Truth in Many Tongues

Religious Conversion and the Languages of the Early Spanish Empire

By (author) Daniel I. Wasserman-Soler

Paperback - £26.95

Publication date:

Q4 2021

Length of book:

240 pages


Penn State University Press

ISBN-13: 9780271086002

Truth in Many Tongues examines how the Spanish monarchy managed an empire of unprecedented linguistic diversity. Considering policies and strategies exerted within the Iberian Peninsula and the New World during the sixteenth century, this book challenges the assumption that the pervasiveness of the Spanish language resulted from deliberate linguistic colonization.

Daniel I. Wasserman-Soler investigates the subtle and surprising ways that Spanish monarchs and churchmen thought about language. Drawing from inquisition reports and letters; royal and ecclesiastical correspondence; records of church assemblies, councils, and synods; and printed books in a variety of genres and languages, he shows that Church and Crown officials had no single, unified policy either for Castilian or for other languages. They restricted Arabic in some contexts but not in others. They advocated using Amerindian languages, though not in all cases. And they thought about language in ways that modern categories cannot explain: they were neither liberal nor conservative, neither tolerant nor intolerant. In fact, Wasserman-Soler argues, they did not think predominantly in terms of accommodation or assimilation, categories that are common in contemporary scholarship on religious missions. Rather, their actions reveal a highly practical mentality, as they considered each context carefully before deciding what would bring more souls into the Catholic Church.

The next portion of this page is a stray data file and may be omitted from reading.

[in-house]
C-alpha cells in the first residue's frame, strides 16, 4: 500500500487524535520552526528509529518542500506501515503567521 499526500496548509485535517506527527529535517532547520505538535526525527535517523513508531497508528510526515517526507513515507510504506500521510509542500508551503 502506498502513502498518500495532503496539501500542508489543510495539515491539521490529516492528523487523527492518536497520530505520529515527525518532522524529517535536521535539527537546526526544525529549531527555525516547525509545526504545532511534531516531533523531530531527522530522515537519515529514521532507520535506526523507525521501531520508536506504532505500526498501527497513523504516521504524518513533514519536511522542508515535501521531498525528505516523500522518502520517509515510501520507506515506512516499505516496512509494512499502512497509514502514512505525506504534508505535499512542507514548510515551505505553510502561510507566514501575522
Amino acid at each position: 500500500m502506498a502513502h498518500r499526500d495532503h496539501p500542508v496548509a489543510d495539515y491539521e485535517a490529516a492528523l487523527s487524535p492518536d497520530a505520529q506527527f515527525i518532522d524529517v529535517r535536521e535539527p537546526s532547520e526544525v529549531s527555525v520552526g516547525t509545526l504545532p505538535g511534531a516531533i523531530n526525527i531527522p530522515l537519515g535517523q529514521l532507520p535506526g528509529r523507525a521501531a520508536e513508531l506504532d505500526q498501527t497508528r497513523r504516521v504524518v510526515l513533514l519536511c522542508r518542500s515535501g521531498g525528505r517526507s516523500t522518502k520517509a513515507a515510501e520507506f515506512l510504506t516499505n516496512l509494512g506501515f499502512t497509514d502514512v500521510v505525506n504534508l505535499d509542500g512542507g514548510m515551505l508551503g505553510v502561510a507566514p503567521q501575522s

Based upon original sources from more than thirty libraries and archives in Spain, Italy, the United States, England, and Mexico, Truth in Many Tongues will fascinate students and scholars who specialize in early modern Spain, colonial Latin America, Christian-Muslim relations, and early modern Catholicism.

“This book offers an exciting glimpse into the development of Spanish linguistic policy regarding conquered peoples in the early modern period on both sides of the Atlantic. It is a courageous undertaking, confronting the Spanish efforts to evangelize first the Arabic speakers devoted to Islam on the Iberian Peninsula and then come to grips with the multifaceted linguistic challenge of converting indigenous peoples in the Americas to Christianity.”

—John Schwaller, author of The History of the Catholic Church in Latin America